I am starting to get into higher quality music, and was using the spectrogram to see what quality of mp3’s I actually have compared to what the file tells me. I came across a song that got me puzzled. The file says it is 192kbs, but when I look at it on the spectrogram, it looks lossless. Doesn’t make sense right? I tried encoding it up to 320kbs to see what would happen. It looked like any normal 320kbs mp3. It is the only one that does it and I tried looking it up to see why, but no luck. I would like someone to download it and try and shed some light for me. Thanks.
It is the only one that does it and > I tried looking it up to see why, but no luck> .
What does that mean?
I would have bet you couldn’t tell MP3 compression quality at the higher values with the spectrogram display. Further, MP3 damage is permanent. The music doesn’t get better or even change at higher recompression qualities.
I may not have used a heavy metal song with 300% harmonic distortion for testing. What does additional distortion look like?
The spectrogram can sometimes give you a clue that it’s lossless but it doesn’t tell the whole story. MP3 doesn’t simply throw-away high frequencies.
By default, MP3 tries to throw-away parts of the sound you can’t hear, but there are options that allow you to keep the highest frequencies (which might not be the best sound quality because it will cause other information to be thrown-away). MP3 isn’t designed to make nice looking spectrograms, it’s designed for good sound. If you didn’t make the 192kbps MP3 yourself, someone may have changed the settings.
The file says it is 192kbs
Is that constant bitrate or variable bitrate? 192kbps and 320kbps can both sound identical to the uncompressed original (depending on the program material). And with a 192kbps VBR file, you’ll usually get better quality than with a 192kbps CBR file.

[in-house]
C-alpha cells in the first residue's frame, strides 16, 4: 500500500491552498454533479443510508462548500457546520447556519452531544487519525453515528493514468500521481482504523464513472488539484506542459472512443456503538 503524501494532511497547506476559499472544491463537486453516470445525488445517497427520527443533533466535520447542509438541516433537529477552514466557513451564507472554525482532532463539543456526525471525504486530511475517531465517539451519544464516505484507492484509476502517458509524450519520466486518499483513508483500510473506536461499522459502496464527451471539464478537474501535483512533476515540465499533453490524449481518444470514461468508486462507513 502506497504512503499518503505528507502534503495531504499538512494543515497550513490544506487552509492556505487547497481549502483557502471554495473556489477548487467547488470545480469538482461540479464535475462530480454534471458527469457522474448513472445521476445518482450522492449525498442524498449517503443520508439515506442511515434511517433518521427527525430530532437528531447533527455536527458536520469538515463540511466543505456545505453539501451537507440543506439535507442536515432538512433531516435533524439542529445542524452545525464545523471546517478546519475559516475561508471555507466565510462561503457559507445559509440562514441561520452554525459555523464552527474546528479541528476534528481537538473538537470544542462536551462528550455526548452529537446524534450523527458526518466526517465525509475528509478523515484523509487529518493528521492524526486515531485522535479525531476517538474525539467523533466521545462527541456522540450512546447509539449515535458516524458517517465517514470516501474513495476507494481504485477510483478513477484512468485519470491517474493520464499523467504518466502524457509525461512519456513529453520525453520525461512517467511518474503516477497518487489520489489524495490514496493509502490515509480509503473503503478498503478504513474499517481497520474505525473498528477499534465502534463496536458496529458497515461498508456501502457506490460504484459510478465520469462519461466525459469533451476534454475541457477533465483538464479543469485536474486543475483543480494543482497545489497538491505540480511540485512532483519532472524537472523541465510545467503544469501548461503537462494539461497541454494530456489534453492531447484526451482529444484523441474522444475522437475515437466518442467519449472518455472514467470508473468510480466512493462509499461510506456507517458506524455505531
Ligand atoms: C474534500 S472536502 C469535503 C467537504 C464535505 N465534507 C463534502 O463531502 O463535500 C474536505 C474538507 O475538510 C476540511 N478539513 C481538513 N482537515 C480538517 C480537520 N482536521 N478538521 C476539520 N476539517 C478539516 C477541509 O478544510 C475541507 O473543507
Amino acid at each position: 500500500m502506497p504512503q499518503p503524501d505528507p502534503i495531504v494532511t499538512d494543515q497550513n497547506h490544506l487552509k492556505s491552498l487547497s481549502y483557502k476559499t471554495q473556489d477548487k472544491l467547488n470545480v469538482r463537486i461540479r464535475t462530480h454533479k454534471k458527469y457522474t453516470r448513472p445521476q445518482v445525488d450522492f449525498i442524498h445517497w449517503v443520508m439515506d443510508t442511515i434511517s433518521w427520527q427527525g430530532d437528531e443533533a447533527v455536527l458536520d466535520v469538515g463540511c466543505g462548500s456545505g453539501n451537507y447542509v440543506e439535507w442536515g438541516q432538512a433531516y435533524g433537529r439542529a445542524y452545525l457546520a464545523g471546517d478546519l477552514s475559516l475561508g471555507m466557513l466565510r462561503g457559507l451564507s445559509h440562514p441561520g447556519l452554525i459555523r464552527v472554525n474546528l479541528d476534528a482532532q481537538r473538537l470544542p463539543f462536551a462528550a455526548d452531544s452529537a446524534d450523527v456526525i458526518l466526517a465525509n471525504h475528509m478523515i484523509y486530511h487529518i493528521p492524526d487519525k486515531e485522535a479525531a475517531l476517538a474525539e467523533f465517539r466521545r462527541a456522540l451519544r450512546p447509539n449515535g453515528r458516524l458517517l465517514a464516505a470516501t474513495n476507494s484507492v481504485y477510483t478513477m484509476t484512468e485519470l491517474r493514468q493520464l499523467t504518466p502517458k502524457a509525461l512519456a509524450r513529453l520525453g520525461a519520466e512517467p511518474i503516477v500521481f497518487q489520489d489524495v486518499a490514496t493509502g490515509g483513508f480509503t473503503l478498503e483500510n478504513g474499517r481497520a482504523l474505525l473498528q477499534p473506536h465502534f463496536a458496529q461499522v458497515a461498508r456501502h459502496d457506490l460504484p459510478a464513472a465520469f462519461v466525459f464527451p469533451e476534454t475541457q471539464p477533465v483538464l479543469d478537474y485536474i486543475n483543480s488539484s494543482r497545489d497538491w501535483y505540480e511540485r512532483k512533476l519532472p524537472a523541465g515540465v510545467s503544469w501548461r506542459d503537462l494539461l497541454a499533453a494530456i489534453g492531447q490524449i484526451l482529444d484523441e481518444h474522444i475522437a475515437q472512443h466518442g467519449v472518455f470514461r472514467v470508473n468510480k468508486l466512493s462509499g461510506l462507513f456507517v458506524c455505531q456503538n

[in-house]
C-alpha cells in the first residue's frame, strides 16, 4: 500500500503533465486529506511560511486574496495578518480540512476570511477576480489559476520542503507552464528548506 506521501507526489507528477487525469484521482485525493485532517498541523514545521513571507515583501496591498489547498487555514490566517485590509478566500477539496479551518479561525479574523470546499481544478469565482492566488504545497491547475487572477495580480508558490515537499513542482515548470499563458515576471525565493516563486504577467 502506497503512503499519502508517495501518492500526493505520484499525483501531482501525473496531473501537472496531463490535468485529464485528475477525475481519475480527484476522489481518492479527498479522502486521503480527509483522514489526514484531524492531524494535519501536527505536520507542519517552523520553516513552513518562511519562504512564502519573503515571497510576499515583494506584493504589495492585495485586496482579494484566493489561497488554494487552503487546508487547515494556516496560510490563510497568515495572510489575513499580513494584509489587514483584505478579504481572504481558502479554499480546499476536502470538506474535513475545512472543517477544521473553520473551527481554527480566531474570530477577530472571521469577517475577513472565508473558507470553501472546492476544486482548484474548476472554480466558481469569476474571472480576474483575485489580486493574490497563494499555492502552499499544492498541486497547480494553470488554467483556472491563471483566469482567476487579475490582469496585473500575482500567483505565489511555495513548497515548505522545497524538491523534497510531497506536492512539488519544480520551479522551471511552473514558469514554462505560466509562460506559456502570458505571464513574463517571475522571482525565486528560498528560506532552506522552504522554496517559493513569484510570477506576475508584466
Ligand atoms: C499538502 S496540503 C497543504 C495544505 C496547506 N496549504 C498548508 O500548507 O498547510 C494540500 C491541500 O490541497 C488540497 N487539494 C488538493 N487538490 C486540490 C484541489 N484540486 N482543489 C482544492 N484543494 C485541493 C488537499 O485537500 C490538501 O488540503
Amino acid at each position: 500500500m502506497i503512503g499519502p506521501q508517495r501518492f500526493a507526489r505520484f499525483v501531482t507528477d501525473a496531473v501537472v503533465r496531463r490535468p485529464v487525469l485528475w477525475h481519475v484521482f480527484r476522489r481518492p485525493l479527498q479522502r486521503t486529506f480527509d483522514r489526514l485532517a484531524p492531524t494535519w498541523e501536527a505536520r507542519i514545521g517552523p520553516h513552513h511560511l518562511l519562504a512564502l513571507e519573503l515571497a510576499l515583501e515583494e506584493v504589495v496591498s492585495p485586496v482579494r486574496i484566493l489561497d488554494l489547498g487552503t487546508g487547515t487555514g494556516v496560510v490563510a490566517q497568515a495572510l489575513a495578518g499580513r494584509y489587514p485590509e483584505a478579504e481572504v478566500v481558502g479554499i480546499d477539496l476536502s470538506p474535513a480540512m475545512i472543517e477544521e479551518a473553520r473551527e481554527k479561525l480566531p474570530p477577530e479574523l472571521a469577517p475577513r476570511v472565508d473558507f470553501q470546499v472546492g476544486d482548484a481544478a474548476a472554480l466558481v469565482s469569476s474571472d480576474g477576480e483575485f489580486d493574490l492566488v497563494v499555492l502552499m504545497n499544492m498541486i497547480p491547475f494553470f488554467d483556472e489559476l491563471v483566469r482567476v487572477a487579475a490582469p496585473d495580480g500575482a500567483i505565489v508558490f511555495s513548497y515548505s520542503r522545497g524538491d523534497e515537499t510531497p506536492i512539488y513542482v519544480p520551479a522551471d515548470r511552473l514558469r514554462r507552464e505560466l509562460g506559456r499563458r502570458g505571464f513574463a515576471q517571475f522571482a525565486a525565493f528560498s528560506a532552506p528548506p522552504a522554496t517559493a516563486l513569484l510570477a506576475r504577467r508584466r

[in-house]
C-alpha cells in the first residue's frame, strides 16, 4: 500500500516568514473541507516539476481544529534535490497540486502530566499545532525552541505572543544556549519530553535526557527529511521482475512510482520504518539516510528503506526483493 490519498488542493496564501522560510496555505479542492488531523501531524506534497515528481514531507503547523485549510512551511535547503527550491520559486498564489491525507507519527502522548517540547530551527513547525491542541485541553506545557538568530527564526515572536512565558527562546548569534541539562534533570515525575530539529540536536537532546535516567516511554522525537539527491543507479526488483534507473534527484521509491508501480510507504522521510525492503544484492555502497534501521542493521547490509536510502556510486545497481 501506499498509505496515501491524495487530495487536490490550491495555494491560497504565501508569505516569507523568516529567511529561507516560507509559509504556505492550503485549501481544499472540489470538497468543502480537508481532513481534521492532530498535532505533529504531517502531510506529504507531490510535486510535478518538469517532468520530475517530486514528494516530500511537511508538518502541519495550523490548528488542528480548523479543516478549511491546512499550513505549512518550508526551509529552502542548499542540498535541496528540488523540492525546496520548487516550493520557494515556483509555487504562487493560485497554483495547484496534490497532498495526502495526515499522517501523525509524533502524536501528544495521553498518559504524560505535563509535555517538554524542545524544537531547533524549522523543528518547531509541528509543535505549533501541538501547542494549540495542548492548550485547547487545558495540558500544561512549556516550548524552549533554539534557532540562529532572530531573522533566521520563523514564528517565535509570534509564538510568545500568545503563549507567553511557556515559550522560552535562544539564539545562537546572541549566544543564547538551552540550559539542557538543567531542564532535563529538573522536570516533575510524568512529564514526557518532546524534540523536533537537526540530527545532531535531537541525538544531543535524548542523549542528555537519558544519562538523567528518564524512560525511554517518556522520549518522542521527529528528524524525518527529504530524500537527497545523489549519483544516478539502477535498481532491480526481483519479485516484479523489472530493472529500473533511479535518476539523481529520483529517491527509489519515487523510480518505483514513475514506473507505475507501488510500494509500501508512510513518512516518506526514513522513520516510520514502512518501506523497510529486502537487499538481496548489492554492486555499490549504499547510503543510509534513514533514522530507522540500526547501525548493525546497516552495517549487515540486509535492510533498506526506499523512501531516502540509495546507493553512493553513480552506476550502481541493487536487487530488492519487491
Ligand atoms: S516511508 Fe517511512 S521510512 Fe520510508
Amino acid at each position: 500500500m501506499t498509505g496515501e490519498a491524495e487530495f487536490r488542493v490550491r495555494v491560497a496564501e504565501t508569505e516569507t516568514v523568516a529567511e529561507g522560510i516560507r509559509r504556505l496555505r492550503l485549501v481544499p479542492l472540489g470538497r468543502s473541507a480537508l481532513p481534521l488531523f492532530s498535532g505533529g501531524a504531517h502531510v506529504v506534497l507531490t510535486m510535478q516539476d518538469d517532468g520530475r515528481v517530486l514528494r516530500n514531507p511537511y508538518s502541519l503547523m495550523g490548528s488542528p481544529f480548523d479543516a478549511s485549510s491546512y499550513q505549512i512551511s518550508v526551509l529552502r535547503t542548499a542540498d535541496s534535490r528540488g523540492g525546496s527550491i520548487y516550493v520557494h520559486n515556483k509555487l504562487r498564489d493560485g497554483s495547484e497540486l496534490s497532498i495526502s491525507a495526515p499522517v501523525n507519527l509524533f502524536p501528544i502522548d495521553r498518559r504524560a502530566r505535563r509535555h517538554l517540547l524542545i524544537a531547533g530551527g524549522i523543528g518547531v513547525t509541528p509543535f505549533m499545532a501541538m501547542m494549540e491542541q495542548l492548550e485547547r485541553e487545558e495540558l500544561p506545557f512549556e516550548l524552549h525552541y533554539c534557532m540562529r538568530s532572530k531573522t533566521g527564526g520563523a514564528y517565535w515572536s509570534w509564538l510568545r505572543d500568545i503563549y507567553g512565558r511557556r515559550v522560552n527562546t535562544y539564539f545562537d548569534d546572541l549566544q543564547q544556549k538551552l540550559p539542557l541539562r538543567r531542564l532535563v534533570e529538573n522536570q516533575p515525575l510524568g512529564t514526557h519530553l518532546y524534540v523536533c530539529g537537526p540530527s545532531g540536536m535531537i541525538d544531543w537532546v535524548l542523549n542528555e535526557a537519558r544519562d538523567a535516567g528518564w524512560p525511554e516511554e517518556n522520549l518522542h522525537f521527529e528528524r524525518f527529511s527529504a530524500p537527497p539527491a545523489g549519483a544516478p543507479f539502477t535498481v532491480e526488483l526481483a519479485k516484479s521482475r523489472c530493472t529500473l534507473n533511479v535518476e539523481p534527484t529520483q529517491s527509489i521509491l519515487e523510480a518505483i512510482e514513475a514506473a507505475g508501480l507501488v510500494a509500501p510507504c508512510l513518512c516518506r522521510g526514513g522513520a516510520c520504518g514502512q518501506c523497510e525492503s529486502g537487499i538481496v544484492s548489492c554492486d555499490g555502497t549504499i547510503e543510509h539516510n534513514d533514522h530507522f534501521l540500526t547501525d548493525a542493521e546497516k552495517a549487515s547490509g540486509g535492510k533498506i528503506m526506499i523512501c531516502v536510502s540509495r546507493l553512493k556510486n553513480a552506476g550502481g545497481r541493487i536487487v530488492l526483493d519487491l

The file says it is 192kbs, but when I look at it on the spectrogram, it looks lossless. Doesn’t make sense right?
The spectrogram doesn’t tell you the quality and the bitrate doesn’t tell you the quality… Your ears tell you the quality… For example, if the 192kbps file sounds identical to the uncompressed original (in a proper [u]scientific blind listening test[/u]) we can’t say 320kbps is “better”.
It was the only song with a weird spectrogram. I tried looking up why.
I’m not sure what you mean additional distortion. I tried downloading the same song from different places, and they all looked pretty much the same except the frequency cut offs for the corresponding kbs.
I know I can’t hear the difference between 192kbs and 320 or lossless in a blind test, that’t not what I’m getting at though. I thought a spectrogram would show where the cutoff frequency is for the mp3. Like 320kbps is at 20.5khz and 192kbps is 19khz. Looking at this 192kbps mp3 on a spectrogram, there is no cutoff frequency whatsoever. I’m not sure if it is a constant bit rate or variable, but the song is in the google drive link if you want to see for yourself.
Yes, you can see in the spectrogram where the “cutoff” is (the “low-pass filter” frequency), but the low-pass filter is an option that some encoders allow you to override. By reducing the frequency bandwidth the audio becomes ‘easier’ to encode - it helps the encoder to reduce the file size while minimizing more noticeable artefacts.